Feds raise immigration targets to boost economy

'Our plan will help to address some of our most acute labour shortages and to grow our population to keep Canada competitive on the world stage'

Feds raise immigration targets to boost economy
The federal government has increased its immigration targets for the next three years to help the Canadian economy recover from COVID-19.

The federal government has increased its immigration targets for the next three years to help the Canadian economy recover from COVID-19, drive future growth and create jobs for middle-class Canadians.

Under the 2021‒23 Immigration Levels Plan, the government aims to continue welcoming immigrants at a rate of about one per cent of the population of Canada.

That adds up to 401,000 permanent residents in 2021, 411,000 in 2022 and 421,000 in 2023. The previous plan set targets of 351,000 in 2021 and 361,000 in 2022.

Recently, Alberta announced it is limiting the number and types of jobs available to new temporary foreign workers to make jobs available to unemployed locals.

“Immigration is essential to getting us through the pandemic, but also to our short-term economic recovery and our long-term economic growth. Canadians have seen how newcomers are playing an outsized role in our hospitals and care homes, and helping us to keep food on the table. As we look to recovery, newcomers create jobs not just by giving our businesses the skills they need to thrive, but also by starting businesses themselves,” says Marco Mendicino, minister of immigration, refugees and citizenship.

“Our plan will help to address some of our most acute labour shortages and to grow our population to keep Canada competitive on the world stage.”

Addressing labour market gaps
The increase in targets is aimed at addressing labour market gaps caused by a shortfall in admission in the previous months due to global travel restrictions and capacity constraints.

Under the plan, about 60 per cent of admissions will come from the economic class. There is also a commitment from the government to admit up to 500 refugees over the next two through the Economic Mobility Pathways Project, which helps qualified refugees apply for permanent residence through existing economic immigration pathways.

In August, the Ministry of Immigration, Refugees and Citizenship announced that visitors who are currently in Canada with a valid job offer can now apply for and receive an employer-specific work permit without having to leave the country.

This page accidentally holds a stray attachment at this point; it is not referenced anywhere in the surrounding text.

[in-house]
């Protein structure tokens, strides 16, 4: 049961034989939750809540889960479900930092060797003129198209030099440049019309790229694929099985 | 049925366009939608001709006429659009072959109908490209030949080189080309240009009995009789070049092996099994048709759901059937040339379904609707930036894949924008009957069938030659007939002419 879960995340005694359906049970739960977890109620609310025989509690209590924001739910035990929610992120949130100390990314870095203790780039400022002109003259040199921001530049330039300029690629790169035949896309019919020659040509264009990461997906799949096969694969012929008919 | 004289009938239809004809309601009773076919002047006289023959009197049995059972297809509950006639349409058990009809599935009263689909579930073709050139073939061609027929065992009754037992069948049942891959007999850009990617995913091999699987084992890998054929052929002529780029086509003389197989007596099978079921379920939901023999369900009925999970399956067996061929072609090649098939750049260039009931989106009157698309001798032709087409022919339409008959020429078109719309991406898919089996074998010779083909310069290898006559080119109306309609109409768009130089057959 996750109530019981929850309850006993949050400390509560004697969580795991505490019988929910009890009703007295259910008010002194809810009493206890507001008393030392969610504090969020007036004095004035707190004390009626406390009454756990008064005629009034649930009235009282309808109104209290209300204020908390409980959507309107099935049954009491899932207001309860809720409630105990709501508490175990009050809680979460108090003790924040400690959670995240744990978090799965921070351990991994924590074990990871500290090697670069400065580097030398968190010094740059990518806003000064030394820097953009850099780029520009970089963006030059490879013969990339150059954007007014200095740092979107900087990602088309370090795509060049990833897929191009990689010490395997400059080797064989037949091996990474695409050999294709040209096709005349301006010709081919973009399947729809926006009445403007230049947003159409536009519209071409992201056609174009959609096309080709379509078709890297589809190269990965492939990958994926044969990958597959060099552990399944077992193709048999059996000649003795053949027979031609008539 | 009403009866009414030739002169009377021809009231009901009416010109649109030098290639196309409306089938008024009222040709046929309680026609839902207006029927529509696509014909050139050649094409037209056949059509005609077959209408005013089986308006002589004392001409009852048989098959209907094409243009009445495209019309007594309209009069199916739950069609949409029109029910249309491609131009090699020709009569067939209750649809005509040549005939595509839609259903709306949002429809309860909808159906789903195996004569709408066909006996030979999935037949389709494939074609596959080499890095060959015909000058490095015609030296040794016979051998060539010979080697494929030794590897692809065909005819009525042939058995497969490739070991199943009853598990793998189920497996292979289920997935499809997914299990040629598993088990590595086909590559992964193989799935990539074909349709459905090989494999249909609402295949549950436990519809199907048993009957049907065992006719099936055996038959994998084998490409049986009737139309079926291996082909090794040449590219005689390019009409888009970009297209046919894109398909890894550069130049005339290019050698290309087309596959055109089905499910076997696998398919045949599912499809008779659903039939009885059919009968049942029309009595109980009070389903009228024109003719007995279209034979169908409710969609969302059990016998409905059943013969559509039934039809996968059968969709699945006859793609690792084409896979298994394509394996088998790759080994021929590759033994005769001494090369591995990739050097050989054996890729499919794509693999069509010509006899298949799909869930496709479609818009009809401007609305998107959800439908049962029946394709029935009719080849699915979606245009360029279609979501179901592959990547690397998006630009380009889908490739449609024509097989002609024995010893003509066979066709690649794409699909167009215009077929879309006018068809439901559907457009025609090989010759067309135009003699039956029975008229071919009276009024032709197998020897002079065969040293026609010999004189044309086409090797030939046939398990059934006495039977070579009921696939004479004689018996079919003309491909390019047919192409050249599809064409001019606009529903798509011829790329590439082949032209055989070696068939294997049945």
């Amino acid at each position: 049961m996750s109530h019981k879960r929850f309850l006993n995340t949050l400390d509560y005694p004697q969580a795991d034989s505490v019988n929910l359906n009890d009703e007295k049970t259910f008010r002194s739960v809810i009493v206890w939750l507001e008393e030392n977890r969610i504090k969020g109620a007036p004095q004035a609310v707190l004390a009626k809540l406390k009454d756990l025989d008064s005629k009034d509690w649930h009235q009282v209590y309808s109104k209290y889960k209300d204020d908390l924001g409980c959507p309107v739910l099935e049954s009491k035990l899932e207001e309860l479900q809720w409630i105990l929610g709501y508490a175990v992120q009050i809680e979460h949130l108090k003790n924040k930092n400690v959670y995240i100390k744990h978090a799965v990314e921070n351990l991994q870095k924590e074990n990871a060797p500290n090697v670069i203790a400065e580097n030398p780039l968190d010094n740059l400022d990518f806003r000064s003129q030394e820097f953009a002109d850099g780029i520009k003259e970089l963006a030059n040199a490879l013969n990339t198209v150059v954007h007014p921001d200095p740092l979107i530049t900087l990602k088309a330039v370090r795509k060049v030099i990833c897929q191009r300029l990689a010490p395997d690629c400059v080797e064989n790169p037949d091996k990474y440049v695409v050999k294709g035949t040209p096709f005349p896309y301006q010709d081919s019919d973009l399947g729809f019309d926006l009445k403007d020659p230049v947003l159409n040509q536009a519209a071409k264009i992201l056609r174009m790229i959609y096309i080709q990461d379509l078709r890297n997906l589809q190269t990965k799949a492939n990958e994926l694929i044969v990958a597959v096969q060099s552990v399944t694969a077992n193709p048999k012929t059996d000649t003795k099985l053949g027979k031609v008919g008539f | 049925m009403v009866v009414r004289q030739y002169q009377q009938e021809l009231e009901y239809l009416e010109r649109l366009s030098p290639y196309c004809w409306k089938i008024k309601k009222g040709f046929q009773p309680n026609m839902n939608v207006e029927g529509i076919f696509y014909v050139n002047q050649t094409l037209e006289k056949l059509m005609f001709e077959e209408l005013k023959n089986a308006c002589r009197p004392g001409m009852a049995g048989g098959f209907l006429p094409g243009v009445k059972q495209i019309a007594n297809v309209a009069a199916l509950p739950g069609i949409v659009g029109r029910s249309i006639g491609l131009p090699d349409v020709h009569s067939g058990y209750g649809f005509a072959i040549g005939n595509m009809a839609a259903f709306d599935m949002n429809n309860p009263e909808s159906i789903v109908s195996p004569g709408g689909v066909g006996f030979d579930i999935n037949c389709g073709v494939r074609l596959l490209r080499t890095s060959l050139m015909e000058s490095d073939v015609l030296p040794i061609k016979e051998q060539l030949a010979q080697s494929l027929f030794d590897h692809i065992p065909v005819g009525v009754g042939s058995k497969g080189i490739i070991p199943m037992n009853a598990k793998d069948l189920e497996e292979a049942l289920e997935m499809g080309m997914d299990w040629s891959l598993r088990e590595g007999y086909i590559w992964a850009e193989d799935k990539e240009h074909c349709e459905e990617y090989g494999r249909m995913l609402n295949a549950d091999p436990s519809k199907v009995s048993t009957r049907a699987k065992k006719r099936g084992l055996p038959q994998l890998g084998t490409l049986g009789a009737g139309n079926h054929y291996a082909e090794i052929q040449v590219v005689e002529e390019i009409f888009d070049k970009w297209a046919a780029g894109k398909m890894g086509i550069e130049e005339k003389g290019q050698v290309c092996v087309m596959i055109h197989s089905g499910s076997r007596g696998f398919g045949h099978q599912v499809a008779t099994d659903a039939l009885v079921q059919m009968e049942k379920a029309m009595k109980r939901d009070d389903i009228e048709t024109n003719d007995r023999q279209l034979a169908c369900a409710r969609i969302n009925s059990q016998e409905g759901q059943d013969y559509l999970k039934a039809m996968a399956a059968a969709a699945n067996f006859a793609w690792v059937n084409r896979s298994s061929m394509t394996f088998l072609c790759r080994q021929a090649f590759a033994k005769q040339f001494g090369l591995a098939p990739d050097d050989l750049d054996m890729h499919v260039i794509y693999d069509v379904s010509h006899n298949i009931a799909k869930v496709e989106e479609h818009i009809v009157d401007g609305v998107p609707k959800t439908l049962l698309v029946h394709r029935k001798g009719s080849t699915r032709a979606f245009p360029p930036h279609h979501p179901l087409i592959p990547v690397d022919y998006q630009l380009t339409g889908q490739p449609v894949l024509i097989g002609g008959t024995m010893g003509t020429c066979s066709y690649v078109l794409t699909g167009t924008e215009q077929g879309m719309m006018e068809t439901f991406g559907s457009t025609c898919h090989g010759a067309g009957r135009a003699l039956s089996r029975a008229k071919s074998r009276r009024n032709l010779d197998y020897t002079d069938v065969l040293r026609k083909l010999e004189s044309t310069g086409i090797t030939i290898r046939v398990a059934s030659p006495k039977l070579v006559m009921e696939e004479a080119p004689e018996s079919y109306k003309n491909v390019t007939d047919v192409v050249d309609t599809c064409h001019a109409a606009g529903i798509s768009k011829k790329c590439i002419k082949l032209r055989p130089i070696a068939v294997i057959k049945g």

The ministry also announced two temporary policies: one that gives asylum claimants working in the healthcare sector a chance at permanent residency while the other allows temporary foreign workers to work in a new job while their work permit application is being fully processed.

Immigration definitely needed
“COVID-19 has had an unprecedented impact on immigration levels in 2020,” says Iain Reeve, associate director of immigration research at the Conference Board of Canada.

“The federal government [has] reaffirmed their commitment to immigration as essential for Canada’s future prosperity. Reaping the full benefits of immigration depends on effectively integrating immigrants and addressing the challenges they face. The pandemic has heightened many of these challenges and the effects may be long-lasting.”

The plan sustains high levels of immigration that are essential for Canada’s long-term economic growth, investment, innovation, and skilled labour market development, says the Conference Board.

“Immigration can also play a key role in post-pandemic economic recovery. Newcomers stimulate the economy through their spending, through starting and investing in businesses, and by supplying skilled labour to industries and business.”

Insufficient plan
The Canadian Manufacturers & Exporters (CME) applauded the increase to Canada's immigration targets, but warned that the plan is insufficient to meet the country's significant workforce needs, particularly in the manufacturing sector.

"Manufacturers are increasingly using immigration to supplement their workforce but there are not enough immigrants to meet the demand," says Dennis Darby, president and CEO of CME.

"Temporary worker programs are becoming increasingly burdensome and costly to use. If manufacturing is to be at the core of the recovery following the COVID-19 crisis, we must do more in prioritizing immigration from the economic stream and ensure that it tries to fill current labour market gaps. This can be done by better aligning the immigration points system to employer needs which have only increased as a result of the current recession."

The group is calling for an increase in economic immigrants to 500,000 a year by 2025, and points to unsolved obstacles faced by manufacturers looking to increase their workforce.

"Another element of our proposed solution involves the expansion of the Provincial Nominee Program… we need to be more ambitious by doubling current thresholds to allow more immigration through this stream," says Darby. "We've also been suggesting enhancing the Temporary Foreign Worker program to bridge manufacturers by removing the 10 per cent limit per plant for foreign workers."

The federal government is also launching consultations to improve living conditions for foreign workers.

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